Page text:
My name is Rob, and I remember the good ol' days. Through out high school and most of college, almost my whole life was consumed and surrounded by one thing: drumming. I know you're probably thinking of Animal from The Muppets, or that guy from Def Leppard, or maybe even Neil Peart. I couldn't care less about anyone who played a drum set. I kept up with people like Jeff Queen, Nick Angelis, and Bill Bachman - all famous guys in the world of drum corps.
I took the opportunity to attend a couple of drum corps shows this year. By attend, I mean stand around in a parking lot for several hours watching various drumlines warm up before they take to the field. People familiar with the activity know this is where the action is - behind the scenes. Watching up close is where you really witness the dedication, hard work, the pursuit of perfection, and the immense complexity of what really goes on during the show.
Before this summer, it had been several years since I'd been to a show. Every summer I had thought about it, and every summer it seemed to get lower on my list of priorities when the time rolled around. I always remembered how fun they were. The diesel fumes, and the heat, and the walking incredible distances from rehearsal site to rehearsal site. It doesn't sound like much fun, I know, but it was worth it to see the intensity and the talent that the performers had.
I also remember a certain sense of somberness at the end of the night. I was never able to march with a corps in DCI. I attribute it largely to a back injury I sustained my senior year in high school. It all went down hill after my surgery. I'd always regret not working harder, and pushing myself further to able to partake in what a lot of people consider a life changing experience.
This year was different. Maybe I'm older, or my outlook on life has changed, or maybe it was seeing people that I haven't seen in years. There was still that twinge of regret. But more than that, there was an overwhelming flood of positive vibes and good memories that sprung to the front of my thoughts.
I remember sitting with my practice pad, playing until I couldn't feel my arms anymore.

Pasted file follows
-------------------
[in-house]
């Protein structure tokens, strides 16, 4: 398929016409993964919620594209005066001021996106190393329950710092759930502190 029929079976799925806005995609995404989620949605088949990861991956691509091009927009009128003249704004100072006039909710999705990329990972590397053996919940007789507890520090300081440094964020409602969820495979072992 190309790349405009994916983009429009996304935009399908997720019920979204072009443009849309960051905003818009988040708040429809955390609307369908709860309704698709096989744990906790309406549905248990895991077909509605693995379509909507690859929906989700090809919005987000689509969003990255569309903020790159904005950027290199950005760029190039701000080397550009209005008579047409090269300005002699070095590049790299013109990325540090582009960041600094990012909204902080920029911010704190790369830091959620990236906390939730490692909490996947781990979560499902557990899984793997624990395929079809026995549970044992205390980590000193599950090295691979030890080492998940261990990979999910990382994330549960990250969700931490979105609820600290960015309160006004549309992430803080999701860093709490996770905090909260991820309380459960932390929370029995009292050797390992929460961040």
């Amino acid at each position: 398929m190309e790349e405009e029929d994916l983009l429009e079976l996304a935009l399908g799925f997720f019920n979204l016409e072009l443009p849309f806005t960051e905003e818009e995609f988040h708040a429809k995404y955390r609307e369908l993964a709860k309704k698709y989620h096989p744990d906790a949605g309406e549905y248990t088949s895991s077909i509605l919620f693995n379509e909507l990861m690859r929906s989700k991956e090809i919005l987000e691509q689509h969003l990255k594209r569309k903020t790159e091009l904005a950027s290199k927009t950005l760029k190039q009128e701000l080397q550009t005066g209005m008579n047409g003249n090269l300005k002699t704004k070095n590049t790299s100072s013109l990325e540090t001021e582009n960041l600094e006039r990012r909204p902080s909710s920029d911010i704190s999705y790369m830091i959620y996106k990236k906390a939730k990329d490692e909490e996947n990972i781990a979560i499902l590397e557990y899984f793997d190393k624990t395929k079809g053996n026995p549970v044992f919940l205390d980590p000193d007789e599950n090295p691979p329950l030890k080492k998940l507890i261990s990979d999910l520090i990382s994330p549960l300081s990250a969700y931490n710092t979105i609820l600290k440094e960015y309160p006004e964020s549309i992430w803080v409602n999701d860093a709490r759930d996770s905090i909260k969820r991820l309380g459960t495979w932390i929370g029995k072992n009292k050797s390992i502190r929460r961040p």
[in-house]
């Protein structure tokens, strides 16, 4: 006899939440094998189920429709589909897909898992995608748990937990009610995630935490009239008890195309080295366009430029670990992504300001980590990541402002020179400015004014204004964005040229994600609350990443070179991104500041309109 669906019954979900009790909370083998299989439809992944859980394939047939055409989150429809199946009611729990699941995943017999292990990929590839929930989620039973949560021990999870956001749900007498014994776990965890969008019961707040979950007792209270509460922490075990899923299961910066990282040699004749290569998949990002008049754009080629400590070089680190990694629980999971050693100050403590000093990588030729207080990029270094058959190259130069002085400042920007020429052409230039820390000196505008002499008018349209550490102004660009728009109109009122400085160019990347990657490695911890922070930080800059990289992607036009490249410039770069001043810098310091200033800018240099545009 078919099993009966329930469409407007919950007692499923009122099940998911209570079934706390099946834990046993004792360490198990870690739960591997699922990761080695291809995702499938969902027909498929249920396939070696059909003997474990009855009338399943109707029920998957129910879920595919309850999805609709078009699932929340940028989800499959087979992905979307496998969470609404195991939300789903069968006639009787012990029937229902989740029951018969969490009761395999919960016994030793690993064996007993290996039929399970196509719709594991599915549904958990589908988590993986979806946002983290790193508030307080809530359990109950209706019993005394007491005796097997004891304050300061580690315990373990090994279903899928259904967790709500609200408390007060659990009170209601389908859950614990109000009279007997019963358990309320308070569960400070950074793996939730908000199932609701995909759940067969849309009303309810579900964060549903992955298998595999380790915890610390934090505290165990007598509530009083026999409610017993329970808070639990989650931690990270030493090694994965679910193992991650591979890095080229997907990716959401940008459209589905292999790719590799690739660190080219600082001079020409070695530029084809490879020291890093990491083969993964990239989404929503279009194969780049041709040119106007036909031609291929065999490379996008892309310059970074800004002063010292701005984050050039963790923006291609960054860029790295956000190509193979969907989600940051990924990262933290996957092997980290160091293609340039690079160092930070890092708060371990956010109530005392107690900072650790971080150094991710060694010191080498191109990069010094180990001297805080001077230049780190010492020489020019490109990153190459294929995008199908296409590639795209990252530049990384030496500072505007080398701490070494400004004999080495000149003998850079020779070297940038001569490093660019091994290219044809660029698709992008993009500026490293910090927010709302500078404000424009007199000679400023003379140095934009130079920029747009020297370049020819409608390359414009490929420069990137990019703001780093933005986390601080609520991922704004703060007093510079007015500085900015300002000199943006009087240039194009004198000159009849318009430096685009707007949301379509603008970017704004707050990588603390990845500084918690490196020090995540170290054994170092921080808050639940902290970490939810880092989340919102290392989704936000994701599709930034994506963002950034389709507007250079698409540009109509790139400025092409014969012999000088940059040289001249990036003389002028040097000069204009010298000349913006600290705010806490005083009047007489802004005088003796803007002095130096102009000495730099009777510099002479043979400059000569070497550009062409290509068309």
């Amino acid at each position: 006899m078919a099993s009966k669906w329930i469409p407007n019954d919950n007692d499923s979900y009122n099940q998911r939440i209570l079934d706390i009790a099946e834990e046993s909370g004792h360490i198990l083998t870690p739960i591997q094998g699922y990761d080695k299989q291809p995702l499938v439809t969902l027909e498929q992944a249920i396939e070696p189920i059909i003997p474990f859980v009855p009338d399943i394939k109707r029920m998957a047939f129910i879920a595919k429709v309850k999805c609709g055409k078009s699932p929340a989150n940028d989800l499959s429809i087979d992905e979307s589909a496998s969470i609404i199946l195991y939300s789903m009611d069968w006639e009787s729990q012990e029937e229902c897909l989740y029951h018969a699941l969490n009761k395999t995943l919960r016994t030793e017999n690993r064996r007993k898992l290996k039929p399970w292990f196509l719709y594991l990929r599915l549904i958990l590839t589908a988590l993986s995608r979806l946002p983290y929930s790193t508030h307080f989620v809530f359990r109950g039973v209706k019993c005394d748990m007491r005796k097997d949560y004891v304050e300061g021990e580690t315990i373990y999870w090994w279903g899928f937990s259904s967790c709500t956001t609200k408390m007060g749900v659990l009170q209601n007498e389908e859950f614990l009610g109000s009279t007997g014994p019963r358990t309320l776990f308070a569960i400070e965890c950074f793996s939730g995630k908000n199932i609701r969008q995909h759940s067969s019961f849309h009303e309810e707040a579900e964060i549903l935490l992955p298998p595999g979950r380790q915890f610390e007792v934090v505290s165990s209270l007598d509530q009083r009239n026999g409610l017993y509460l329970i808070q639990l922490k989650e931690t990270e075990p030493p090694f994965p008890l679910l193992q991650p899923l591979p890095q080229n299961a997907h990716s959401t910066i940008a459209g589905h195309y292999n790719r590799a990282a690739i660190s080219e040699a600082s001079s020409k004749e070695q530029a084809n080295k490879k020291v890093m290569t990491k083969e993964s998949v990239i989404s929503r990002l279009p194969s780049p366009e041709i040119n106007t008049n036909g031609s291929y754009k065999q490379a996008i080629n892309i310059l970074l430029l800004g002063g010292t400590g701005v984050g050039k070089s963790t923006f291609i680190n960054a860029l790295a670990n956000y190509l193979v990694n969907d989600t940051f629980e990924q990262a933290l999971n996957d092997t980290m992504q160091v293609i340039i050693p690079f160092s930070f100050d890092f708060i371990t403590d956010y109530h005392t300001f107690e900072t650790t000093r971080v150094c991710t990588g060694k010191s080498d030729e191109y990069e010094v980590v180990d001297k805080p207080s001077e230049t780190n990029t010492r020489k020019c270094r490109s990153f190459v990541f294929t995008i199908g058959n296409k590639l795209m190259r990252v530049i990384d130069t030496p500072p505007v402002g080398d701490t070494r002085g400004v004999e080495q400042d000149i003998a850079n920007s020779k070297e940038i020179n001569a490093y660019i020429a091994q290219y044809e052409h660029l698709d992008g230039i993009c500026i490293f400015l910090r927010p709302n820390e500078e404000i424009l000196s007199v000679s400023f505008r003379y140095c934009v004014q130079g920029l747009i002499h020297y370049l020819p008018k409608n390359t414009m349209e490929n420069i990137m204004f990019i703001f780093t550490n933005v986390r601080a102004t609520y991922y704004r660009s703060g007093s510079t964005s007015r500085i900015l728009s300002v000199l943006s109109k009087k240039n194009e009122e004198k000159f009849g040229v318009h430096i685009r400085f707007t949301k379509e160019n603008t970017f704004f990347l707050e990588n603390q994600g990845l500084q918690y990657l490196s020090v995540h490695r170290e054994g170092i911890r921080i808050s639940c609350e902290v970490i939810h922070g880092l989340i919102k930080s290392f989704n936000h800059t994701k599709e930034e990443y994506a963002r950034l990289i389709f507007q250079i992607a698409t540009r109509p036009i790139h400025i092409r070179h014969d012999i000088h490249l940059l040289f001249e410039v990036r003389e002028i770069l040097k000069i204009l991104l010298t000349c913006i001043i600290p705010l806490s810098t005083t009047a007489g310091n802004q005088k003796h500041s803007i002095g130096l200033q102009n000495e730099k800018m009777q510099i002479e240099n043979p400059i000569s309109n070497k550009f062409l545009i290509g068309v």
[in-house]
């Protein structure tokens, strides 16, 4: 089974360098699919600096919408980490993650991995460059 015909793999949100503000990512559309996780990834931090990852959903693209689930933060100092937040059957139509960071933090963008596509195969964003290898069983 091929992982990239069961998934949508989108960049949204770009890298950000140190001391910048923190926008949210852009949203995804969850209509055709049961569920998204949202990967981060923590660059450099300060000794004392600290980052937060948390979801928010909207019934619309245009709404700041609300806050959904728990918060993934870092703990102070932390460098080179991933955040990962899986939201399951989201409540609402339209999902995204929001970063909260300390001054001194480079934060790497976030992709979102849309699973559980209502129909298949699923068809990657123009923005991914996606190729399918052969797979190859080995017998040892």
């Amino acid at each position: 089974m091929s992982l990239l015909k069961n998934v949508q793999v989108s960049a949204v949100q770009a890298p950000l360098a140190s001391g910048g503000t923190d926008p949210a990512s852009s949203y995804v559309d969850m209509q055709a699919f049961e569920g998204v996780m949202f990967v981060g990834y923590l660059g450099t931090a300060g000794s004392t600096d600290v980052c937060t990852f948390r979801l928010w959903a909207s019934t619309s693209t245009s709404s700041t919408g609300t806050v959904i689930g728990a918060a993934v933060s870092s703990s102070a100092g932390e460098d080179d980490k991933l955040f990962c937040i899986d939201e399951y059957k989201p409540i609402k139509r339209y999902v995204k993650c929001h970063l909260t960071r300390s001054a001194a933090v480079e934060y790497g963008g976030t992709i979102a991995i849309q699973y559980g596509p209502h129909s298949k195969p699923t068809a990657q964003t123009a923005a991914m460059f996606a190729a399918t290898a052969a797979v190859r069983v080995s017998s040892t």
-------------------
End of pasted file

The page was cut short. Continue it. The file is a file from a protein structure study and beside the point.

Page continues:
I remember keeping a keen eye to avoid dog piles my freshmen year.
I remember being in arc in the band room, playing the same legatos exercise for hours. Every single person was concentrating to the very best of their ability on "blending" and being able to produce one single sound from a group of 10 individuals.
I remember shaving all the freshmen's heads on my buddy's back porch.
I remember the band director showing up in his underwear and screaming at us at midnight because we were still rehearsing in the gym the night before a competition.(Yes, that actually happened.)
I remember having bon fires and playing Twister in the section leader's back yard.
I remember the competition where we stood at attention, unwavering and not speaking, for 20 minutes in front of another line waiting on our warm-up spot, and their drum instructor asking us to turn around because we were intimidating his students.
I remember all the good times, and good friends I've made through the common ground of playing percussion.
I remember after the show this year Russ, Jimmy, and me standing around one practice pad trying to hack our way through some old school exercises. We suck now. We suck hard. We're past our prime. We'll never be as good as we used to be.
What did all those years of sweat, and practice, and hard work amount to? Nothing really, but three old guys grasping for what once was.
It doesn't matter, not even a little bit, because I love it. Nights like these are the good ol' days.